Solomon Tekah was shot and killed by an Israeli police officer because he was black. As a Palestinian I know exactly what that feels like.
By Ashraf Ghandour
For over a week I have watched Ethiopian Israelis conduct a loud and righteous struggle against the systematic racism that has held them down for 35 years. As a Palestinian, as a person of color, I could not help but feel empathy for their pain, along with a strange sense of bewilderment when I saw Israelis of all stripes failing to connect the just struggle of Ethiopians to those of other groups oppressed by Israel.
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But Solomon Tekah was shot because he was Black, and because I am a Palestinian I had to keep listening closely.
Tekah, a 19-year-old Ethiopian Israeli man, was shot in his own neighborhood last week by an off-duty police officer in a suburb of Haifa. Following the shooting, thousands of members of the Ethiopian community took to the streets to protest the way their people are being treated by law enforcement, in an attempt to draw public awareness to the oppression Israelis of Ethiopian decent have faced since they began immigrating to Israel in the mid-80s.
Yet the Israeli media immediately chose to focus on the violence and acts of vandalism by some Ethiopian protesters against police, including by dehumanizing the protesters and calling them “animals.” Much of the coverage revolved far more around the way white civilians were affected by the disruptions on Israel’s main roads than the plight of the protesters themselves.
I heard academics of Ethiopian descent speak on behalf of the protesters, comparing their fight to that of the Black communities in America thousands of miles away. Yet the majority of those who spoke publicly actively ignored the plight of four million Palestinians held in the open-air prisons of the West Bank and Gaza, as well as the 1.9 million Palestinian citizens of Israel who make up 20 percent of the population but make up over half of its prison population.
Palestinians who point out that these two forms of oppression are born of the same oppressor have been met with resistance from the Ethiopian community, which prefers to distance itself from such associations.
Solomon’s killing, and the response by most Israelis, is reminiscent of the police killing of Michael Brown in Ferguson, Missouri, which were followed by mass protests by the black community there. While the protests ramped up, many white Americans were busy deliberating the validity of the use of violence by Black protesters, shifting the focus away from police brutality and the story of a dead 18-year-old they were hired to protect.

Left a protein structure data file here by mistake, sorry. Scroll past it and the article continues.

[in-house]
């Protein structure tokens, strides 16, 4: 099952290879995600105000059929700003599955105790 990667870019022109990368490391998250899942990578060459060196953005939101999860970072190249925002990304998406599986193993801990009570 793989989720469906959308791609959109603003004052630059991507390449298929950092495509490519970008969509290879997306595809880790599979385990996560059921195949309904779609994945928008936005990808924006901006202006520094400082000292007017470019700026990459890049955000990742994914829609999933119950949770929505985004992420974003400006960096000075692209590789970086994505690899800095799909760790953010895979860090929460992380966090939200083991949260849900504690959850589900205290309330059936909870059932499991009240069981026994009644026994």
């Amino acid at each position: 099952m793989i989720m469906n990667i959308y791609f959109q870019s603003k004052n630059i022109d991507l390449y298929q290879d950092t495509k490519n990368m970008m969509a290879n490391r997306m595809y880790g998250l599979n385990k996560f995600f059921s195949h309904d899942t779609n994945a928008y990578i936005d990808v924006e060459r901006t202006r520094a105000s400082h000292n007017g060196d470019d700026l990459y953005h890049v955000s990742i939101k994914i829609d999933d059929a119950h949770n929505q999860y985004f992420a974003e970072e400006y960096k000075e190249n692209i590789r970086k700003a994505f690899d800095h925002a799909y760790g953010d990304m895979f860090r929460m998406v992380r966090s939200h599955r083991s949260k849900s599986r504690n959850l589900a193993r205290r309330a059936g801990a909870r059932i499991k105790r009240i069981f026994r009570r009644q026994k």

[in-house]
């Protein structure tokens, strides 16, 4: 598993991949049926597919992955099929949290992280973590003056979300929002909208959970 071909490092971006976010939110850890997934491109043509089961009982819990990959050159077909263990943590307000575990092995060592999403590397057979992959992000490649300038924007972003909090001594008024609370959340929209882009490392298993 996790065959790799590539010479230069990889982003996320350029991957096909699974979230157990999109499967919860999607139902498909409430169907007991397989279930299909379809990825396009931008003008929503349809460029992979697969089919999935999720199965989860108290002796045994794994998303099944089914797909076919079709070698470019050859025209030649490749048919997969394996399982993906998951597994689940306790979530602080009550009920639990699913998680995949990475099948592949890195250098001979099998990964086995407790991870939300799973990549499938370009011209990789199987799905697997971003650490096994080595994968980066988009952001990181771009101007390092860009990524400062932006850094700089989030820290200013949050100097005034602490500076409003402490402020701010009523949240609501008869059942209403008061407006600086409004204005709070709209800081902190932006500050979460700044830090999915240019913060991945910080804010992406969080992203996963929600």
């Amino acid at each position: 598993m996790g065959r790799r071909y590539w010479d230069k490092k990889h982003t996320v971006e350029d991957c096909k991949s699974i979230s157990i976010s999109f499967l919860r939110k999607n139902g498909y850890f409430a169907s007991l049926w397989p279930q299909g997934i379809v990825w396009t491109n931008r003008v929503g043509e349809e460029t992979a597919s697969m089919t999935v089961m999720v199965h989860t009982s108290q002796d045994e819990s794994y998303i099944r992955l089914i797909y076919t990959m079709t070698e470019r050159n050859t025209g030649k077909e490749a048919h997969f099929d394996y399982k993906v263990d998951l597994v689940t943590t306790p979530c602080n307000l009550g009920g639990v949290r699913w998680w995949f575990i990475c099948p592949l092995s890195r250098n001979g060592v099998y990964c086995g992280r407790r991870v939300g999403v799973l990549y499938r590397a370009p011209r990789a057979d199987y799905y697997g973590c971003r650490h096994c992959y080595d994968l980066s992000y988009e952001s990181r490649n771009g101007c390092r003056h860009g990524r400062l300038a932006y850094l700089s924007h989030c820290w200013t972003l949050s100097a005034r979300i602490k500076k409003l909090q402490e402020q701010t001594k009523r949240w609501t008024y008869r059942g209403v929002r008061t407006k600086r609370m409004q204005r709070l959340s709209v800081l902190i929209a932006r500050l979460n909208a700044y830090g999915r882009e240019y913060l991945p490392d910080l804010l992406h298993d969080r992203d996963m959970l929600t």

Meanwhile, the Ferguson protesters were learning how to face tear gas from Gazans — who were in the midst of the 2014 Gaza war — via Twitter. It was a political moment that helped deepen the solidarity between the Palestine solidarity movement and Black Lives Matter. Yet this kind of solidarity seemed to be completely lost on those who spoke on behalf of the Ethiopian community in Israel over the past week.
Palestinians do not need to be versed in political theory to know where the Ethiopian struggle is heading. We are too familiar with persecution, incarceration, dehumanization and the lack of Israeli allies who will stand with us in real solidarity. We have seen our plight turn into a watered down argument about the use of violence in protests; we have heard the words “you lost me when you threw the first stone”; we have been victim blamed and cornered until we condemn violent acts by handfuls of protesters, all while our message is slowly buried alongside the victims of occupation and brutality. We have been tear-gassed, arrested and shot, and when we saw the young Ethiopian protester stand on top of a moving car, pounding his fists on the windshield, his frustration and anger rang all too familiar.
But the distance between empathy and solidarity is a great one. After all, it is your faces we see and your hands under our clothes at the checkpoints. Your armed men, many as young as Solomon, are sent to guard settlements and raid the homes of our refugee camps. Perhaps your blindness to our cause is the result of a commitment to fight a common enemy.
When Muhammad Ali refused to fight in Vietnam, he made clear that he had “no quarrel with them Viet Cong,” but rather with the war itself. Now I must ask: what is your quarrel with the Palestinian people? Can you take your struggle to the next level, embrace justice for all and refuse to take part in the abuse of an entire people? Why distance yourself from a struggle against the same white supremacy that destroyed Palestinian villages, kept Arab Jews in refugee camps, took the children of Yemeni immigrants, and brought despair to your community?
There is a way out of this. By becoming aware of the Palestinian cause and your role in the plight of the Palestinian people, you will be able to join a movement that is truly intersectional and find international solidarity. You can join a growing voice that empowers people — not through the oppression of others — but through the breaking down of oppressive systems directed at anyone who is not of the ruling class.
Otherwise, you will be doomed to live your lives pleasing your white allies who will hold you to standards they will never live by. They will sneer at you when you are too loud, too violent or too emotional. Meanwhile, they will continue bombing Gaza, arresting children, and pointing the gun at the next Solomon Tekah.
Ashraf Ghandour is a Palestinian community builder, educator, writer and activist and is the Director of Alumni Engagement at Seeds of Peace.